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Holden was “on a knife edge” – Devereux

Local saviour: Holden chairman and managing director Mike Devereux says Australian production of the Cruze small car will be vital for the company.

Cruze local manufacturing decision in 2008 sealed Holden’s Aus future, says MD

1 Mar 2011

GM HOLDEN has revealed it was at a crossroads just two and a half years ago, when the threat of closure was a real possibility as it awaited financial support from the government to add the Cruze small car line alongside the VE Commodore and WM Caprice at its Elizabeth plant in South Australia.

“It was the worst time in our history no doubt,” GM Holden chairman and managing director Mike Devereux told GoAuto on the eve of this week’s unveiling of the Australian-made Cruze Series II small car – the model he says saved Holden manufacturing.

“If we didn’t have the backing that we did from the federal and South Australian state governments we would not even have come close to making the local Cruze happen.”

Holden accessed $149 million from the federal government’s Green Car Innovation Fund and another $30 million from the SA government to help bring the Australian-made Cruze to market next month.

The plan was formulated by ex-Holden boss Mark Reuss in 2008 as the end loomed for the company’s vital Pontiac G8 export program to North America, during the worst global economic downturn since the Great Depression and when oil prices were at an all-time high, scuppering demand for V8-powered performance vehicles worldwide.

13 center imageLeft: GM Holden chairman and managing director Mike Devereux. Bottom: Former Holden chief Mark Reuss.

Additionally, US parent General Motors was sliding into bankruptcy, effectively ruling it out as Holden’s financier.

“You have to remember that in late 2008 the world for General Motors was caving in. We were on a knife-edge.

“By building the Cruze in Adelaide, it makes it more viable for us to have Commodore. I can’t just conjure up 40,000 additional exports for Commodore and Holden can’t just survive on 60,000 Commodores every year.

“We lost between 35,000 and 40,000 US export Commodores as a result of the demise of the Pontiac G8 (announced in mid-2009).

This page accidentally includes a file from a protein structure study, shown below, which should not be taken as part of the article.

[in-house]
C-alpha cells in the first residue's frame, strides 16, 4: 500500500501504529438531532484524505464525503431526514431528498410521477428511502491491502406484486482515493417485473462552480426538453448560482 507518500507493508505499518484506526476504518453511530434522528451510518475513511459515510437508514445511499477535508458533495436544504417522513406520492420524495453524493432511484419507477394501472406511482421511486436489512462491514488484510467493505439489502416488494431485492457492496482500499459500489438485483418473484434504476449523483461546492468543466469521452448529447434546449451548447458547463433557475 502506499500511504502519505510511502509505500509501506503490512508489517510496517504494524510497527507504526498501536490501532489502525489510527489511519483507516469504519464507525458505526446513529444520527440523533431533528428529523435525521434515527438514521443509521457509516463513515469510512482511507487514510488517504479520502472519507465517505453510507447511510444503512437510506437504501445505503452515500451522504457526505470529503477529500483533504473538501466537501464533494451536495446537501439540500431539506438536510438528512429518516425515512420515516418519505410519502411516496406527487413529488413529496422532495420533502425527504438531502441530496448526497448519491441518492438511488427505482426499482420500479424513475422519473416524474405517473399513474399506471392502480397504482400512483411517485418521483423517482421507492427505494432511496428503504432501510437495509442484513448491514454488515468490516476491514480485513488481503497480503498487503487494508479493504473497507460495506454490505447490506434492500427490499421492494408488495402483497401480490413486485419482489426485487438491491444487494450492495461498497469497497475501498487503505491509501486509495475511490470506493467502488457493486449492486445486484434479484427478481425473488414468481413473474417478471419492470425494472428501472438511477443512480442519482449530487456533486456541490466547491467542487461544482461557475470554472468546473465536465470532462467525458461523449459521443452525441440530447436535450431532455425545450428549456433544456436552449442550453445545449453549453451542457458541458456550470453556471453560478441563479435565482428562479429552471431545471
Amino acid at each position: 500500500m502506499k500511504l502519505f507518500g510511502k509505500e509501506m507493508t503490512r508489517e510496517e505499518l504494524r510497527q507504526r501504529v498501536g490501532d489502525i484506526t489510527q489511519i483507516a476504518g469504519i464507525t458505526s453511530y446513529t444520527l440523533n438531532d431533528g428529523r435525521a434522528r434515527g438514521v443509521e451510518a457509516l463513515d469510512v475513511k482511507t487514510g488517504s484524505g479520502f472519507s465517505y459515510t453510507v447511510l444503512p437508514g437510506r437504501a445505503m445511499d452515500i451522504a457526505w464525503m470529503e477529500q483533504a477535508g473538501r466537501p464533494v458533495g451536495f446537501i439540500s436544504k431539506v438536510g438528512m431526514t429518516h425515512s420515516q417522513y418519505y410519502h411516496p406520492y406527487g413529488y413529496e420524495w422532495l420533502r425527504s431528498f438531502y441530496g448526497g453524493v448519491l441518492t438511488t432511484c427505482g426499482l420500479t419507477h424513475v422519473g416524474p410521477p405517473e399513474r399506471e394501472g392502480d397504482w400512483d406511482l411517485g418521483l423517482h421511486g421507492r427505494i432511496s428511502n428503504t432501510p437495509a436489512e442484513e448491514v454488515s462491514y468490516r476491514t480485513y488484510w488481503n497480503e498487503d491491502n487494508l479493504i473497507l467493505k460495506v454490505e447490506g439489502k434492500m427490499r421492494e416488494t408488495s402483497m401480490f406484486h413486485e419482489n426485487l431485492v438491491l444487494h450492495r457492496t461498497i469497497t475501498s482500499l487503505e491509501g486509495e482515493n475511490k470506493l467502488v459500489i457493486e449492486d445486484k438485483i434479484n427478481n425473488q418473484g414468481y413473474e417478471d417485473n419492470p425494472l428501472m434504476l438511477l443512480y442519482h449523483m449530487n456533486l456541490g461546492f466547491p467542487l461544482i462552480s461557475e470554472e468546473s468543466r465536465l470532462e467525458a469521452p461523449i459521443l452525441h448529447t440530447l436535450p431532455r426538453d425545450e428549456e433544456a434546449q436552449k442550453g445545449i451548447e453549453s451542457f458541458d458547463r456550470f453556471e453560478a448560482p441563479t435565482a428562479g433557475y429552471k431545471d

“So to have stayed with just one car line is not viable. You have to be building over 100,000 cars to be viable – we tried to achieve that with the G8 Commodore but of course it went away.”

With General Motors attempting to shore up its own survival during 2008 with billion-dollar lines of credit from an at-times hostile US Congress, Mr Devereux admits Holden did not know if it was going to be sold off (as GM attempted with Opel and Saab) or shut down (like Pontiac, Saturn and Hummer eventually were). “To be frank, nobody knew what the future held, for anybody who worked at GM at the time.

We had no idea what the ‘New GM’ was going to look like either… we had already ditched four brands.”

It was not until December 22, 2008 that Holden could announce that local Cruze production would commence during late 2010 or early 2011.

Just one month later Mr Reuss revealed to GoAuto at the 2009 North American International Auto Show in Detroit that the then-secret hatchback version designed at Fishermens Bend in Melbourne would join the sedan down the line.

Mr Devereux went on to praise the Labor governments of the time – with Senator Kim Carr, then Prime Minister Kevin Rudd and the Mike Rann government of South Australia singled out in particular – for “understanding” Holden’s situation and the importance of adding a second vehicle line.

“Not just in order to ensure continuing production but to also help keep suppliers in South Australia, Victoria and elsewhere in business,” he said.

“For (local Cruze production) not to happen and go away, it would have been a tragedy.

“It is just remarkable that the federal and South Australian state governments reached the decision that they did when they did.”

For his part, premier Rann told the gathered dignitaries – including Prime Minister Julia Gillard – that he was not about to let yet another car factory close in South Australia on his watch.

“We saw what happened at Mitsubishi and we were not prepared to let that happen to Holden,” he said.

“And we saw what was happening in America and the rest of the world, and we didn’t want to see that happen to South Australia too.”

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